A recurring issue is consistency. Think about the possible ramifications of any decision and the consistency on previous decisions, as you’ll be shouted down if there’s any perception of favouritism or bias. Don’t be rash; have the confidence to take your time and ascertain the facts.

Take the recent example of aza and tekoa here at Crossfire. The facts of what’d happened were clear within 5 minutes. Yet the admin channel took near three hours of discussion and argument to agree on a course of action. Should we set an example? Should we be lenient? Should this set the precedent? Or did we not clearly pre-define the consequences so this should be an exception, with a rule outlining the precedent for next time? Should they be banned at all? Should we collectively punish the Netherlands team? This may seem melodramatic, but it’s what is expected – you’ve to make the right decision. ETPlayers are an unforgiving bunch.

Finally, your admin team. They are vital in successfully running any competition. Ensure they’re trustworthy. That they’re equally familiar with the rules, and if they’re not have them run things through you. Remember to value your crew, and crucially thank them – it’s their free time they’re giving up. Yet a good competition isn’t a democracy, it has a clear hierarchy. Take advice from anyone and everyone, contrasting views are good – but you’re top dog, one person must eventually make a decision.


Be realistic! For one day cups always allow for a third map in your schedule. Consider the maps being played, if set by you, and their average times. Usually 45 minutes - 1 hour between matches should be adequate for 6v6. Any longer and teams get bored. Any shorter and you've a scheduling nightmare.

You should also be strict in ensuring matches start on time. Give teams a short window (5-10) minutes if you must; but if they go beyond that don't be afriad to force start a match - or forfeit. Everyone is competing for fun, and you should only foreit as a last resort - but one match being delayed ruins the fun for the other teams in your competition. There's little more irritating to a player than aimlessly hanging around for their opponent.

If you're a longer tournament be sensible with your schedule. Check out what other tournaments teams might be playing in, try to avoid clashes. Give teams as much freedom as is possible in arranging their matches. Create match channels to get people together to discuss a server. These simple things make life easier for everyone.


There’s a million different leagues, cups and tournaments out there. What makes yours different? Do you want it to be different? If you’re aiming for the high skilled teams, don’t be afraid to hassle them into signing up – tell them why they should compete in your tournament. This is a tact we shamelessly exploited in the times of ET-Cup, where we had the best teams of the day. Play teams off against each other, remind them officials effect their qualification and seeding if EC, or a LANs pending. If it’s for everyone else, ensure signing up’s seamless and that you reduce the barrier to entry as much as is possible.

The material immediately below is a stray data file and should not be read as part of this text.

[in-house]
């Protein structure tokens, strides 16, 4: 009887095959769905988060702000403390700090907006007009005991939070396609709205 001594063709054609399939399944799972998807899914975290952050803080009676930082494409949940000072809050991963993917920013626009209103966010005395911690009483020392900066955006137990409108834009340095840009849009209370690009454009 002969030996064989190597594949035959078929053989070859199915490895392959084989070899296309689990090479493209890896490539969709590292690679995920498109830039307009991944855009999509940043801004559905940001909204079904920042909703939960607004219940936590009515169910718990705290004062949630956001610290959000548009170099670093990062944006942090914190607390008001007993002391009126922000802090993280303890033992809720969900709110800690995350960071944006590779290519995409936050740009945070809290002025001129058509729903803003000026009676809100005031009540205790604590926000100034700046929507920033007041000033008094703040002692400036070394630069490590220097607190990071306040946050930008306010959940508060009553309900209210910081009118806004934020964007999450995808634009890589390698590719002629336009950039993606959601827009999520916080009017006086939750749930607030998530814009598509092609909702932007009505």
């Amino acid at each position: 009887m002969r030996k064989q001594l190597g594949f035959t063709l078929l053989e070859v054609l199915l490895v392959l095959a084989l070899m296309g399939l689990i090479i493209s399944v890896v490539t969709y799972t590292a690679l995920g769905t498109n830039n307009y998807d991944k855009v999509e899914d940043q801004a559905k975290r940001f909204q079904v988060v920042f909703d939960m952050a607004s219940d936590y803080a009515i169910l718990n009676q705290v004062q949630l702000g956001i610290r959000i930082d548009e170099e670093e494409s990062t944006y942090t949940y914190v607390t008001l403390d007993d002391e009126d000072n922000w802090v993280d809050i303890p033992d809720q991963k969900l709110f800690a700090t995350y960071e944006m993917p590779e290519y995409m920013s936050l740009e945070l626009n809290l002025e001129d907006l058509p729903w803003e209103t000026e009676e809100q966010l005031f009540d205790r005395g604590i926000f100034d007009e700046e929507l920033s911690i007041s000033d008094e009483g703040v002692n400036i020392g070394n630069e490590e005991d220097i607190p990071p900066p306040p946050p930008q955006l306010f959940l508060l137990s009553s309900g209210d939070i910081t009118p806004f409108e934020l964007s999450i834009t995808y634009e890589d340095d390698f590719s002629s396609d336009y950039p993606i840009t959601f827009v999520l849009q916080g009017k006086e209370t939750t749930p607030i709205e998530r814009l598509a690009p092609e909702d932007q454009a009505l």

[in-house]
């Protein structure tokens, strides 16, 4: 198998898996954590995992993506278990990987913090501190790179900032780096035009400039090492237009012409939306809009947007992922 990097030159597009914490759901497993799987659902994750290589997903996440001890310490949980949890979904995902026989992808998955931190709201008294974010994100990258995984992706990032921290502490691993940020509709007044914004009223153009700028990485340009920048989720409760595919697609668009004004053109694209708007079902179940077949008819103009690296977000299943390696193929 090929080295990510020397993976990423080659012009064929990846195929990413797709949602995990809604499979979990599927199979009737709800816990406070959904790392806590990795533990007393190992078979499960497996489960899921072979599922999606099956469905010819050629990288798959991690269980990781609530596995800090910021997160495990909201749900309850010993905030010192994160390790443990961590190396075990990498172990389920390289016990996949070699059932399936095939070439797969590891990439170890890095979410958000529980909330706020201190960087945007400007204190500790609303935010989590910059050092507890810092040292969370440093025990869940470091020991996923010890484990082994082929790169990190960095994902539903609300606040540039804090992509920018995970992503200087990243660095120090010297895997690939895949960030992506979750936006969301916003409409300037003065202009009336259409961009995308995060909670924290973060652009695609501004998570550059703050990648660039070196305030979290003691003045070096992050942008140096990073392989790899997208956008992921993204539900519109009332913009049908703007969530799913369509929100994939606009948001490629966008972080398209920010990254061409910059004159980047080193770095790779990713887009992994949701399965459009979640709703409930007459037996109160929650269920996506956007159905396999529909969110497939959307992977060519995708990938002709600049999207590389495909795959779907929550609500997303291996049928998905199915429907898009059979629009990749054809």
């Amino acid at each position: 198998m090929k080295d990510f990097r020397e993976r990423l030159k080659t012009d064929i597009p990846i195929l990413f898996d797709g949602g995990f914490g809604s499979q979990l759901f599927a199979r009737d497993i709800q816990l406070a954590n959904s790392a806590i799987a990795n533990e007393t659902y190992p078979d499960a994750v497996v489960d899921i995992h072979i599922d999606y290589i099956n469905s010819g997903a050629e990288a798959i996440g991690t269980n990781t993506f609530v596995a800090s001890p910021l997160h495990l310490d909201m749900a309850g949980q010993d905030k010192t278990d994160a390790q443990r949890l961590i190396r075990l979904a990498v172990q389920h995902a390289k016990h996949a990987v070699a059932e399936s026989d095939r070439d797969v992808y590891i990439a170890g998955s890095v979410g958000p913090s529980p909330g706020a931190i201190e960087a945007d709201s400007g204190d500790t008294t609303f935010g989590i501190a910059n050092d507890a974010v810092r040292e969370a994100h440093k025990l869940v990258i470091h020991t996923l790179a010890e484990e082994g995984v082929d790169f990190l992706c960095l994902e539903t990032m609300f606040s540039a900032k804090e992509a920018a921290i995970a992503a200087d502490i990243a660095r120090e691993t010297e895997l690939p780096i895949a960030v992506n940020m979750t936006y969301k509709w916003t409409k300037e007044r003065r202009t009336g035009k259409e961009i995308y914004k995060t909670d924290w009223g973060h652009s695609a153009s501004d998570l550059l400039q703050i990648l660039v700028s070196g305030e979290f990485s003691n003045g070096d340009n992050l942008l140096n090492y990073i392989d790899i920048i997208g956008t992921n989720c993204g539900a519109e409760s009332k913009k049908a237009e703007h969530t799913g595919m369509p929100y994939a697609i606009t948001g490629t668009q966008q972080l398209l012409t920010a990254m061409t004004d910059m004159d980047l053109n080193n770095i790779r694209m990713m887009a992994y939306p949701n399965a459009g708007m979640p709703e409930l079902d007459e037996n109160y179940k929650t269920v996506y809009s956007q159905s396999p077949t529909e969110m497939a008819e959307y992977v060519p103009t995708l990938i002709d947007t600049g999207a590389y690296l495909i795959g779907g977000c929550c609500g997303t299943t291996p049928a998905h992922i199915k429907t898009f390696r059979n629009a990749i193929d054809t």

Are you the tournament that tries new maps? Are you the tournament that zealously sticks with the old maps? Are you just another ET tournament? They’re all good, they’re all worthwhile – but be clear in what you want to be.


This initial guide is incredibly simple and will probably be added to later. But when the simple things stop working, the world comes crumbling down. And if you're unsure of something, there's a multitude of helpful experienced heads around to offer advice and support.

Most importantly; don’t be a prat. It’s not superficial pseudo professionalism, it’s common courtesy. And have fun.
Great tutorial.
Blind faith from the kot, that be what we like.
needs more loving
Nice one Nellie!
Make a summary so I don't have to read it all.
nice tut/column but I need to comment on the following tbh:
Quotethe ESL chose not to develop the narrative

It is true that the coverage of the EMS finals was not at its best at all but this was mostly the fact because of the also mentioned
Quotelack of professionalism
Getting to know that the final will take place right after the semi final you are just admin of is a step which was chosen due to the fact that the teams could not agree on a date for month which I think will be one of the major reasons why we will not have the chance to see another EMS season for ET... overall it was a bit unlucky, seing my newspost about semi finals & added grand finals being pushed down by multiple stickys on the front page (same with the latest 6on6 cup) did not give it a big chance too.
Still I agree with you but just wanted to make clear under which conditions this took place.
I certainly wasn't implying the ESL is that, was a broader point - the ESL was a specific example on a non-related point. Would apply the end of the sentence you quoted "...competitions not attaining the prestige they deserve."
Nice job as usual Nellie